Two years ago, Tony Hulfeld sat in the nosebleed seats at Arrowhead Stadium in Kansas City, enduring 20-degree temperatures, spitting snow, a phalanx of Pittsburgh Steelers fans and a nearly inexplicable Kansas City Chiefs loss to an opponent who didn’t score a touchdown.
It was a long drive home, and he didn’t get back until 3:30 a.m.
Last season, he witnessed the Chiefs blow an 18-point lead to the second-lowest seeded team on their side of the bracket.
The Joplin man compares his relationship with his beloved team to that of a spurned lover.
“They break up with you and break your heart,” he said. “Then a few months later they take you back, and you fall in love all over again. Then they leave you again, and you swear you aren’t going to let them break your heart again. Then a few months come back, they swear they’ve changed, tell you about all the changes they’ve made, then they break your heart again. It’s a vicious cycle.”
This weekend, Hulfeld is going back for more.
He will be among the many Southwest Missouri residents making the trek to see the top-seeded Chiefs host the Indianapolis Colts in the divisional round of the NFL playoffs. Hulfeld will be hoping to avoid another heartbreak.
Southwest Missouri and much of the state overall has been abuzz this football season as the Chiefs got out of the gate with a 5-0 start before their first loss and have compiled a 12-4 record with a league-best offense behind first-year starting quarterback Patrick Mahomes.
While some are wary because of the team’s playoff struggles in recent years, many fans are energized by Mahomes’ MVP-caliber season and the possibility of reaching the conference championship game for the first time since 1993 — more than two years before the Texas Tech product Mahomes was born — and possibly even their first Super Bowl shot in nearly a half century. (The Chiefs haven’t been to the Super Bowl since they beat the Minnesota Vikings in January 1970.)
“Words can’t describe the feeling of the vibration that runs through your body at Arrowhead from all the fans roaring at the top of their lungs,” said William Isenmann, of Carthage, another local fan who will be going to Saturday’s game. “There’s nothing like it. Saturday can’t get here fast enough. As soon as the season ended and we got the top seed in the playoffs, I was ready to hit the road and head to Arrowhead.”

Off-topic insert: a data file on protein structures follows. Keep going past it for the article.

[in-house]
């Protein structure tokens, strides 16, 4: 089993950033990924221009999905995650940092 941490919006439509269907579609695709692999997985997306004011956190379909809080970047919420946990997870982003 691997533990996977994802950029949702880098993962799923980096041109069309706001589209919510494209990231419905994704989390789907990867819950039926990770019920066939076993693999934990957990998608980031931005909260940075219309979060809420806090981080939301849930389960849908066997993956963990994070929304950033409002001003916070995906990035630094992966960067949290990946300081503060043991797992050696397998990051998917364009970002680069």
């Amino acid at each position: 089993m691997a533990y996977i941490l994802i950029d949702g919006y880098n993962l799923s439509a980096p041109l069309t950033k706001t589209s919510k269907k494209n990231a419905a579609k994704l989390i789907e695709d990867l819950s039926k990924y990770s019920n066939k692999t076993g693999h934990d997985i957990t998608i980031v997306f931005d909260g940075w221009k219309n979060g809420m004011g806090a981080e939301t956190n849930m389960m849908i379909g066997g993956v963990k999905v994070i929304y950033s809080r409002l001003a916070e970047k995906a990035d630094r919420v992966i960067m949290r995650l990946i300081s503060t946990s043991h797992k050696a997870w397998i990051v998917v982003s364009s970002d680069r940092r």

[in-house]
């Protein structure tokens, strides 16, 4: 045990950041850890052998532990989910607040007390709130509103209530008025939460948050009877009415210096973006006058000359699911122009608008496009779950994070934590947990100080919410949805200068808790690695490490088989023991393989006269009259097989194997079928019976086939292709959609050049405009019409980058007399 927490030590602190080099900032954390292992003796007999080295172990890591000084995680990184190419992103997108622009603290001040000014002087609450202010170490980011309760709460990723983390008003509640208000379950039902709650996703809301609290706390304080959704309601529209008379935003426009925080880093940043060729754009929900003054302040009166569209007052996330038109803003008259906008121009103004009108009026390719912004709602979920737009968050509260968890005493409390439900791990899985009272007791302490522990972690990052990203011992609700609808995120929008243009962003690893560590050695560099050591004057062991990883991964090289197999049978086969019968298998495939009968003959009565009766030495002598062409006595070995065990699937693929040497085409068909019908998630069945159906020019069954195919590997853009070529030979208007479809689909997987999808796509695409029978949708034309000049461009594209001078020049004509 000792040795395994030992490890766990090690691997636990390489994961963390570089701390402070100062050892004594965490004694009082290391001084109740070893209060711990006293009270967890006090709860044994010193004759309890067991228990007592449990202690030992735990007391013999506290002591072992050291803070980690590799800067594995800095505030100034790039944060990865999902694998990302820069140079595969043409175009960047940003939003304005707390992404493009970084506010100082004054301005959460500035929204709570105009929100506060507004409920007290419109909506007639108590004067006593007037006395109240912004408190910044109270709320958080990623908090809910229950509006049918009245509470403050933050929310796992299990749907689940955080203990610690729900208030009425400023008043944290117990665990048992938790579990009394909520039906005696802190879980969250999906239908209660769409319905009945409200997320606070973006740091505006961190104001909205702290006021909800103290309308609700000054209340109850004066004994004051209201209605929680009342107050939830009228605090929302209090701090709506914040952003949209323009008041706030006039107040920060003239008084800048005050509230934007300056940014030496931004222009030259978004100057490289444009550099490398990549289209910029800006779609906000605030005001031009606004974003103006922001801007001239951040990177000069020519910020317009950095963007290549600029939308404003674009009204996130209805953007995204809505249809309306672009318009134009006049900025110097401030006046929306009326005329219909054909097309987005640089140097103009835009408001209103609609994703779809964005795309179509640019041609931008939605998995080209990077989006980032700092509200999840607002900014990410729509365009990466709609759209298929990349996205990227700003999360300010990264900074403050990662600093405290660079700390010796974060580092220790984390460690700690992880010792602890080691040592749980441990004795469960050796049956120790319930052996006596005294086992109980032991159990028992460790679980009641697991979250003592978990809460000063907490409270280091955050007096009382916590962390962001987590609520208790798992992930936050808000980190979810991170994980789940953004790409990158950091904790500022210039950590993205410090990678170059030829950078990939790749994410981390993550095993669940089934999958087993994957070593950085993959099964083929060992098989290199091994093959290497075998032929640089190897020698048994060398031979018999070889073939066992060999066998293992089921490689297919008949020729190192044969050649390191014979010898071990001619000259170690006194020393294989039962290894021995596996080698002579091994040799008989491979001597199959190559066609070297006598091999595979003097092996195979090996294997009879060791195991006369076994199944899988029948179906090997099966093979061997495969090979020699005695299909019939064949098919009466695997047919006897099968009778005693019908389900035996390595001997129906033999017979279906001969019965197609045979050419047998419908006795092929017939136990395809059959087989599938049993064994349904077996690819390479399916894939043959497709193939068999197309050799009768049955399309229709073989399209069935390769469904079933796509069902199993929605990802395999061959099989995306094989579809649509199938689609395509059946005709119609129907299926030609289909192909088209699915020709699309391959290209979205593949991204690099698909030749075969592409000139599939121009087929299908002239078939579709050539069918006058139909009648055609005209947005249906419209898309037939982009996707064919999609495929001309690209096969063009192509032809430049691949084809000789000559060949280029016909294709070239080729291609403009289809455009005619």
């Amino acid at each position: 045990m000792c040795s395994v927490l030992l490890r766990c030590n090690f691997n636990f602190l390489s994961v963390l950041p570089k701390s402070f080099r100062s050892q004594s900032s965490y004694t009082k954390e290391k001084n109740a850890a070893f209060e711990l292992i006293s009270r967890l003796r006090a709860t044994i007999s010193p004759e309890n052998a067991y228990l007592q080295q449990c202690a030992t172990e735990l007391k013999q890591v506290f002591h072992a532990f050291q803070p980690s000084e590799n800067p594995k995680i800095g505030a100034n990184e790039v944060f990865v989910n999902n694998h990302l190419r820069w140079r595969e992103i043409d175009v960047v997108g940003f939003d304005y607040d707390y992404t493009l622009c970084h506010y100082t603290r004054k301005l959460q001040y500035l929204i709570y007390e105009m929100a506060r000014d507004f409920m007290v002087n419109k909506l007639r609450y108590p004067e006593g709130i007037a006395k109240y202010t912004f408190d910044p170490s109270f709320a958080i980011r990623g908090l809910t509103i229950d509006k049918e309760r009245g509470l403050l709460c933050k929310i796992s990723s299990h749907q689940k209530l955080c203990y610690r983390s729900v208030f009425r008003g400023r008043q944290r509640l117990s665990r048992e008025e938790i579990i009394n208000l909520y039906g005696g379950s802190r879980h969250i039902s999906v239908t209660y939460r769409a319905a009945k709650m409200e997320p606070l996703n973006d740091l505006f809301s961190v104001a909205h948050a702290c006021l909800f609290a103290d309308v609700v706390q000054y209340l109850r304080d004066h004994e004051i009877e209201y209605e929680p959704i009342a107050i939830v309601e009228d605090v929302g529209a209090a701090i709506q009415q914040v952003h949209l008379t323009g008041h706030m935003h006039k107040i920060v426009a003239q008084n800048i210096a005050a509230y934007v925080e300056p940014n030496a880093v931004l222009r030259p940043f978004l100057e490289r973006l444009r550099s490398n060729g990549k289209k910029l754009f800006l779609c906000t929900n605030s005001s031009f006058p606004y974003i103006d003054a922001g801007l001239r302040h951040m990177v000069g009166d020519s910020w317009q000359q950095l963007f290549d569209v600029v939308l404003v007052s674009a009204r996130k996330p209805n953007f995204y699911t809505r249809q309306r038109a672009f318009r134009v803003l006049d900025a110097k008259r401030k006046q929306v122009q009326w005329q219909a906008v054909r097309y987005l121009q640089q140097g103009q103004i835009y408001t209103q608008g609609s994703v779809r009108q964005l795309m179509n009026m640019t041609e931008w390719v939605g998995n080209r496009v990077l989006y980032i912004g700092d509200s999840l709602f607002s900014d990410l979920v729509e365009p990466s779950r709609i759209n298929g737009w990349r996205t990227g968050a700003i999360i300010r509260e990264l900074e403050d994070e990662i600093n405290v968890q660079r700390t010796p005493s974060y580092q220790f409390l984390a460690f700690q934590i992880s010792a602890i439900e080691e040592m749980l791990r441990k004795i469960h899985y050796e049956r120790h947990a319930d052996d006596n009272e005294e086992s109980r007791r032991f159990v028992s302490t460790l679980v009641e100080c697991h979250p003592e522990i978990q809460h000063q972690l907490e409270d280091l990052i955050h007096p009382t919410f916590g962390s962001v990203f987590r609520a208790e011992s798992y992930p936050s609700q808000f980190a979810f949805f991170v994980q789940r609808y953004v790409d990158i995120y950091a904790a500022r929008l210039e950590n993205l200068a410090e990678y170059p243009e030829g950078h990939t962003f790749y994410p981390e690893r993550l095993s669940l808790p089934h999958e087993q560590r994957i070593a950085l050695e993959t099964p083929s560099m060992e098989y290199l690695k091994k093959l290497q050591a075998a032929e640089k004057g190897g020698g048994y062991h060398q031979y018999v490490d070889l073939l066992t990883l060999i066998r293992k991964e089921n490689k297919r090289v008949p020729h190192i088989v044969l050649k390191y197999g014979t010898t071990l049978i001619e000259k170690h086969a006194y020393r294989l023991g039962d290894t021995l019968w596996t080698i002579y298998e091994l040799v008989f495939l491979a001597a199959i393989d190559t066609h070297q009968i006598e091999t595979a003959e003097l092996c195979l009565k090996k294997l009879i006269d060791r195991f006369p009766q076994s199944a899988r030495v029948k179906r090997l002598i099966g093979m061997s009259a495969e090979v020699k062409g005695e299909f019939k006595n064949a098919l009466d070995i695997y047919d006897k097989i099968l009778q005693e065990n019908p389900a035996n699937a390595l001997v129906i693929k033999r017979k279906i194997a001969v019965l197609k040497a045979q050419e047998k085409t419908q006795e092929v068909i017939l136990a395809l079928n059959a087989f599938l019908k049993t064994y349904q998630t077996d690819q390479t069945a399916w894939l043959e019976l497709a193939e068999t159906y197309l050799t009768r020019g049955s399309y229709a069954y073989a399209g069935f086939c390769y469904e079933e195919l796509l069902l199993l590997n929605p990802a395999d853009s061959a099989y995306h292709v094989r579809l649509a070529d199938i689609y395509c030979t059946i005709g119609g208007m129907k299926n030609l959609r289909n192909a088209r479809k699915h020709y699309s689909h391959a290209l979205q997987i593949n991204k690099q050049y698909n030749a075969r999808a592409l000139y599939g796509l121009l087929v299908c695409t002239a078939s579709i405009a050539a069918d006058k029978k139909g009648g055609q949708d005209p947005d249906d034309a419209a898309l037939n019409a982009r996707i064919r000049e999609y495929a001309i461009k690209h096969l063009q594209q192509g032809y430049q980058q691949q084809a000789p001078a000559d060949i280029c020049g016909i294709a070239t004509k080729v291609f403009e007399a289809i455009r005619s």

Isenmann said his love for the Chiefs was inherited through family and that the love that started early in life has only continued to blossom. So much so, he said, that he makes a habit of dressing in flashy, Chiefs-themed costumes for some games and has wound up on television broadcasts more than once. He’ll plan to do the same this weekend.
“My family has always been die-hard Chiefs fans,” he said. “Growing up, I can remember my dad, my brother and I all sitting in the living room on a cold Sunday afternoon with a blazing fire my dad had made in the fireplace, watching the Chiefs play on my dad’s old Zenith box TV that sat on the floor. The thing was heavy enough to be an anchor.”
Kevin O’Keefe, a Joplin native who relocated to Kansas City roughly four years ago, said he has been a season-ticket holder for the past two seasons and has been to every home game. He will be at Arrowhead this weekend and said he hopes to see the Chiefs avoid the kind of fate they’ve had in recent playoff games.
“I’ve been a Chiefs fan since my youth, primarily by proximity,” he said. “It’s a small miracle the Greatest Show on Turf over in St. Louis didn’t grab me, but thank God for that. I really went all in on the Chiefs when I moved up here.”
Michael Miller, 29, of Oronogo, said his first memory of the Chiefs was actually a negative one. He said he remembers the entire area talking about the sudden death of Hall of Fame linebacker Derrick Thomas. The longtime Chiefs linebacker suffered a pulmonary embolism in February 2000, just days after a severe car crash hospitalized him.
Miller said he first got hooked on the Chiefs shortly after Thomas’ death in the early 2000s. Trent Green, Priest Holmes, Tony Gonzalez and Dante Hall led the Chiefs to a 13-3 record in 2003, captivating Miller, he said.
“My aunt would watch the Chiefs religiously, and I would hear her yelling at the TV, so I started watching it with her to see what all the fuss was about,” he said. “My family is full of Chiefs fans, from aunts to uncles to cousins, etc. So it was just kind of passed down to me. My younger brother and I started following the Chiefs closely, and now we watch a lot of the games together and have attended games together. There’s nothing better than standing in Arrowhead Stadium doing the tomahawk chop and watching the players run onto the field.”
That’s where he’ll be and what he’ll be doing Saturday.